This is our 6th visit to Fraser’s Hill since our first trip in 2009 and is our most rewarding trip having seen such beautiful birds on our own.  While it was quiet and not many visitors around we also have Mark to thank who gave us clues where to go.  Durei   was  also helpful telling us where certain species can be found.  On our last morning as we were driving out, the Siberian Thrush both male and female were right there on the ground of the car park so we had some good parting shots of our visit.
Siberian Thrush
  There are a couple of spots that we have no time to visit which we will check out on our next visit in 4 weeks time.

Large Niltava

Birdwatching at Dairy Farm - 20.2.2011

Last Sunday we got up early and were at Dairy Farm at 7.15 am to join Kim Chuah, NSS for bird watching.  Even at this early meeting time of 7.30 am there were more than 30 participants gathered to greet Kim Chuah and Wing Chong who assisted the walk.  He later spotted many of the birds we saw that morning.   The Greater Racket-tailed Drongo and Crow-billed Drongo being the first birds we saw.  The Scaly-Breasted Munia at the Education Centre kept the photographers clicking. 
Scaly-breasted Munia
We were then led on a trail to the Singapore Quarry and on the way the migratory Asian Brown Flycatcher and Tiger Strike were spotted.  We found we had a good workout as the walk to the Singapore Quarry was quite long.  On the way more birds were spotted but high in the trees.   On reaching the Singapore Quarry,  the Common Kingfisher was spotted.
Common Kingfisher

This bird is not common but a migratory species.   There were also the Olive-winged Bulbul flying about the trees while the Little Grebes were diving into the water at the pond.  Later a full view of the Grey-headed Fish Eagle perched on a tree waiting to take flight became the centre of attraction. 
Grey-headed Fish Eagle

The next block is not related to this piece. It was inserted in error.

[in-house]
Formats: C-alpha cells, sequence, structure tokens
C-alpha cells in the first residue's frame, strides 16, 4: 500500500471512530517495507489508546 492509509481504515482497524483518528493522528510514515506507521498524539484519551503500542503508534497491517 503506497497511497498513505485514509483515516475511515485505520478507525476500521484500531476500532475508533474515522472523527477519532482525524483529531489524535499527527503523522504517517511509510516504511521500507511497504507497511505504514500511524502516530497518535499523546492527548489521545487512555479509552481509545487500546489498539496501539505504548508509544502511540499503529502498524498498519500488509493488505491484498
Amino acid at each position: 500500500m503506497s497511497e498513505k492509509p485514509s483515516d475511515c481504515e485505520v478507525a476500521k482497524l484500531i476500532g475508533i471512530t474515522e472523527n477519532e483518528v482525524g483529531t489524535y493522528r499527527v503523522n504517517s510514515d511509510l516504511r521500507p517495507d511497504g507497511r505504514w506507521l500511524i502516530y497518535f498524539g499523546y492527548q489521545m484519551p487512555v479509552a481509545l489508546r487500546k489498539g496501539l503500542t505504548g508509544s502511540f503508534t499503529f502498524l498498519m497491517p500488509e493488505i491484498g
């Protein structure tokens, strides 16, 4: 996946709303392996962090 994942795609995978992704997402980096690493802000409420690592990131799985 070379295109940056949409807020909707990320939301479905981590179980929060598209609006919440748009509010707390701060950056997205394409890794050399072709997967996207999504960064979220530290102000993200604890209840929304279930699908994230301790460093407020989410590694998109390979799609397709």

With these birds capturing the attention of the participants no one noticed the time until the heat reminded us it was time to go.   With a return walk to the Carpark B, it was almost noon when the event finished and time for a well-deserved lunch and thanks to Kim Chuah & Wing Chong.

Dairy Farm Album

Wednesday, February 16, 2011

The Rabbit Arrives

In the last week of January we made a trip to Lake Kenyir Resort & Spa hoping to see the many different species of Hornbill. The drive was much less taxing than anticipated and we were lucky with light traffic for most of the run.  We chose the route via Segamat to Terengganu and exit the  N-S highway at Yong Peng, this part of the drive was slower but was the scenic part of the 8-hour drive to Tasik Kenyir.  At this time of year we had expected rain and were not “disappointed”, the rain coming in short showers every 30 minutes or so with brief dry periods between. We still managed to cover a lot of ground and saw 4 species of Hornbills and lots of garden birds. On a trip with Latiff guiding, we saw the Wallace’s and Blyth’s Hawk Eagles and the Crested Serpent Eagle on its regular perch on a lamp-post near the resort.  He also found the White-Bellied Woodpecker that he had seen the day before, with its red head bobbing up and down as it pecked on a tree trunk.
Lake Kenyir Photos
Our return trip included a weekend stopover with friends in KL who later joined us in Singapore over the CNY.
KL Photos
After a busy period over the CNY, visiting and celebrating with relatives and friends, we slowly returned to visiting the wilder side of Singapore. We visited Lorong Halus after reports of sightings of Jerdon’s Baza but we seemed to have missed the boat although that Friday we were not alone as several photographers with their tripods and long lenses had already stood watch for the fly-past that did not happen.  We left for Pasir Ris Park to check the activity there.
Lorong Halus Photos

On one of our walks up Mount Faber we were surprised to see the dismantling of the two telecoms  towers near the Jewel Box.  One of the towers had served as the lighted “Christmas Tree” over Christmas and New Year,  making quite a sight at night, which we could see from our flat, we are glad we got a photograph of it.
Mount Faber Photos
Last Sunday we had a nice morning walk at Ubin up to “Pokka” Hill. On the way down we were lucky to spot an Indian Cuckoo perched above us.
Pulau Ubin Photos

Some more links to pictures from our walks in the past few days.
Telok Blangah Hill

Canopy Walk

Forest Walk

Pasir Ris Park